GROW O'ahu

Island Style Gardening and Plant-Based Living

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Don’t Weed Your Garden

With a completely neglectful approach to gardening, you get good surprises. Like huge popolo berry that pop up, seemingly overnight!

Popolo berry! No berries yet, but in the next few weeks those tiny white flowers will turn to green berries then dark purple

Popolo berry! No berries yet, but in the next few weeks those tiny white flowers will turn to green berries then dark purple

Popolo berry is a an important native Hawaiian plant, and one that you can’t pick up at your local garden center. It just sort of pops up wherever it feels welcome, I think. The one pictured here is the biggest one that I have right now, but there are at least 5 others of various sizes that I have welcomed by not weeding! Now that I have a few growing, I’m going to try my hand at propagation of this useful plant. I know a few healers who would love to have a supply of this on hand.

Other delights I encountered on my early morning look in the garden include blooming nasturtiums, celosia, lettuce sprouts, kale sprouts and daikon sprouts. I have abandoned my once ambitious seedling growing efforts to now just throwing some seeds on loosened soil and see what happens. This has yielded far better results than expected. In summary, everything so far, has grown. And I was able to dismantle my seedling growing station with lights, etc which took up a lot of space and if I didn’t tend to it would quickly die.

Here’s a few more shots from the lovely morning here on Oahu. Aloha, Friends.

Nasturtiums are blooming

Nasturtiums are blooming

Celosia (I think!)

Celosia (I think!)


Kale sprouts

Kale sprouts

Strawberries are flowering

Strawberries are flowering

My first try at daikon, sprouts!

My first try at daikon, sprouts!

Tiny lettuce sprouts

Tiny lettuce sprouts


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Little People that Care


There’s a whole lot of internet chatter on parenting. Most of it I don’t read. Sometimes an article will pop up in my inbox or newsfeed that has added some more fuel to so-called mommy wars. I don’t participate. I do like to take part in writing and activities that encourage, support, spread love and generally help humanity. Because my husband and I want to raise kids that care. And kids are watching how we grown ups are interacting with each other. Beyond all other traits, this one matters most to me.

How do you raise kids that give a shit? (About the world, and not just themselves?)

I don’t know if I have the formula or not, but our little people care about stuff. They have interests beyond what can be found on a screen. When my little guy wanted to save all the little worms we found in our cucumbers last year, I knew we were doing something right. Now he is an experienced butterfly farmer! He participates in all aspects of our little hatchery.  He helps get the caterpillars and saves the butterflies with wet wings so the geckos won’t eat them. After he is finished examining the dried up chrysalis, he smashes them, because he is 5 after all.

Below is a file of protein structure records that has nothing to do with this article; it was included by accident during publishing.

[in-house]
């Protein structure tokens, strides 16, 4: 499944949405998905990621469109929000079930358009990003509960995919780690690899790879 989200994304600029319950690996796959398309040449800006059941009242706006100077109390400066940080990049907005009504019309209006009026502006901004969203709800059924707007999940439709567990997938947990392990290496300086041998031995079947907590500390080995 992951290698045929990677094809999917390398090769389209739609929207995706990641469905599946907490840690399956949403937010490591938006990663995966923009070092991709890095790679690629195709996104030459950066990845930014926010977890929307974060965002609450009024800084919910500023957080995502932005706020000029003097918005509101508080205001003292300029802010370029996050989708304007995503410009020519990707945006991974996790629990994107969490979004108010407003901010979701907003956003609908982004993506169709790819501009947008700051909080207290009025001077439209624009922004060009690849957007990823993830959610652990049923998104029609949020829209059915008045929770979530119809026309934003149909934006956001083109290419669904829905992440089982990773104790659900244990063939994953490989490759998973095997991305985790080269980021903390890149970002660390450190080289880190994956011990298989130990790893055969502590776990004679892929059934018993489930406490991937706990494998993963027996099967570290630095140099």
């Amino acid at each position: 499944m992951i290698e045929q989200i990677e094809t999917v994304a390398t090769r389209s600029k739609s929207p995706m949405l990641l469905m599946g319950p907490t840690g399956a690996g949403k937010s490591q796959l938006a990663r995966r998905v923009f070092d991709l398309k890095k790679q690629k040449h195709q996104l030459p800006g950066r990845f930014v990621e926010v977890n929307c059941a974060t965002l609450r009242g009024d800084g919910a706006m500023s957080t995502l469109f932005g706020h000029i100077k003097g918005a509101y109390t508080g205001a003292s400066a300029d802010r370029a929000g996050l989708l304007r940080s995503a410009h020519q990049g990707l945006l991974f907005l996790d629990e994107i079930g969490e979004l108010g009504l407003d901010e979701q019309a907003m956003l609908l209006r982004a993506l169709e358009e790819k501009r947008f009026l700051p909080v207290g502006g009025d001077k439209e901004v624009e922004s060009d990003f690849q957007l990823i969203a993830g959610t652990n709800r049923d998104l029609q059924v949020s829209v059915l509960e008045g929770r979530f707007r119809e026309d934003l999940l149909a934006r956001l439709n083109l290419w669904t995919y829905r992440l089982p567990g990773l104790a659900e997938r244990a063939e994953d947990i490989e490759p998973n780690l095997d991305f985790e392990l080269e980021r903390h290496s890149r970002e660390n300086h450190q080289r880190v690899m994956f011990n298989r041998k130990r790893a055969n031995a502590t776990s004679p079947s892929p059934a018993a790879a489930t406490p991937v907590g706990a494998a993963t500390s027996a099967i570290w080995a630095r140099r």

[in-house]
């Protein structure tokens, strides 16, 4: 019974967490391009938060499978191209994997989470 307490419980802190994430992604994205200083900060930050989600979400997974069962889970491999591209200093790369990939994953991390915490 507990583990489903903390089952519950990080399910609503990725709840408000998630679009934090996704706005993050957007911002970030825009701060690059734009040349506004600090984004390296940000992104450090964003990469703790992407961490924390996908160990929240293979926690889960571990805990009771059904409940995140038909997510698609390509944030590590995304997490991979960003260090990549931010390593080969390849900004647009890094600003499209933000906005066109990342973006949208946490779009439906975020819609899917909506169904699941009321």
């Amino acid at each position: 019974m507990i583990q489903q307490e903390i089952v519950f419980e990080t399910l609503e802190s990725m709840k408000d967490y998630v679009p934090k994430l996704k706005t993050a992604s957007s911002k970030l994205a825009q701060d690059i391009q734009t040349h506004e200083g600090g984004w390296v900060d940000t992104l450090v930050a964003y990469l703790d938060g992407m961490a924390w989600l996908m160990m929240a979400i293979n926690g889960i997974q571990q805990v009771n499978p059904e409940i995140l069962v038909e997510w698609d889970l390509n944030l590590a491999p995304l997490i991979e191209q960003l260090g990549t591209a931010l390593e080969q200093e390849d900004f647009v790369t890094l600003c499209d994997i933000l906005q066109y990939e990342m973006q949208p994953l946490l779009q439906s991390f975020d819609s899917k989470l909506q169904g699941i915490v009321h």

He grows things. Six weeks ago we mixed a bunch of flower seeds together in a cup and he sprinkled them in a spot of his choice in the garden.


This is how it looks today!


Six weeks ago this was a bare patch. My son threw some old seeds from the fridge out here 😀


Today we spent more than 3 hours just piddling around outside with bugs. We discovered a praying mantis in one garden and a new species of butterfly that is now frequenting our yard (Chinese Swallowtail.) It was really fun.

IMG_1117Now we have a very mobile 1 year old that is crawling circles around her mama! I let go of the worry of injury and mud and let her go in the garden today. She crawled, scooped, touched and covered herself in mud. And was so content, so happy and after 2 hours was so TIRED that she actually napped! 🙂


So get outside, friends. Even if it’s cold, windy or rainy wherever in this beautiful world you happen to be. Spending time outside with the kiddos fosters a sense of love and wonder for them and a whole heap of love and appreciation for me. We all win this one. ❤




Gardening is More Fun with Friends

Many years ago when I was spending a lot of time in a ceramics studio, someone made the comment to our teacher, “Why do you still commute over here? Don’t you have a studio in your home?”

I will never forget what he said.

“Yes, I do. But then I’d be that lonely guy just throwing teacups in my garage. This is more fun.”

There’s so many hobbies, pastimes and in fact occupations that can be done on your own. But I’m an extrovert and a social person and while I do occasionally love the quiet solitude of my gardening endeavors, most of the time I would love someone to chat with.

I was so pleased to find that a local Facebook group I belong to was having a “seedling swap” this morning. In my experience, there are few “online” communities which become real communities, so this seemed fun. And it was! I brought home a bunch of papaya, some varieties of basil, daikon and an unusual tree, the chermoya.

Seedlings on the curb, waiting for the swapping :-)

Seedlings on the curb, waiting for the swapping 🙂

And look! They even blog about stuff!! Have I finally found my peeps? 🙂

Aloha friends, and happy gardening!

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Year Round Growing! Tips for Starting from Seed

New life!

New life!

As part of the Master Gardener program we sometimes do little demonstrations or mini-workshops at the Oahu Urban Garden Center or farmers markets.  A few months back I did some outreach at the Navy Exchange Garden Center and talked with folks about starting from seed. Many of the commercially available veggie plants do quite well in our climate, but the variety is lacking. You’re pretty much going to find the same nurseries supplying Home Depot, Lowes and all the other garden centers. Ordering seeds from places you like and trust is the alternative, but it’s an experiment! Not all varieties do well in our Hawaii climate- I have found certain types of tomatoes to be quite fussy and not worth the trouble, and “cool” weather kales can’t take the heat in certain parts of Oahu. I wrote about seeds vs. plants before, and it’s still a balance! It’s Fall here now, the days are a little bit shorter and cooler nights, which means I’m going to try again on some broccoli and some root veggies that didn’t do some well when we lived on the other side of the island.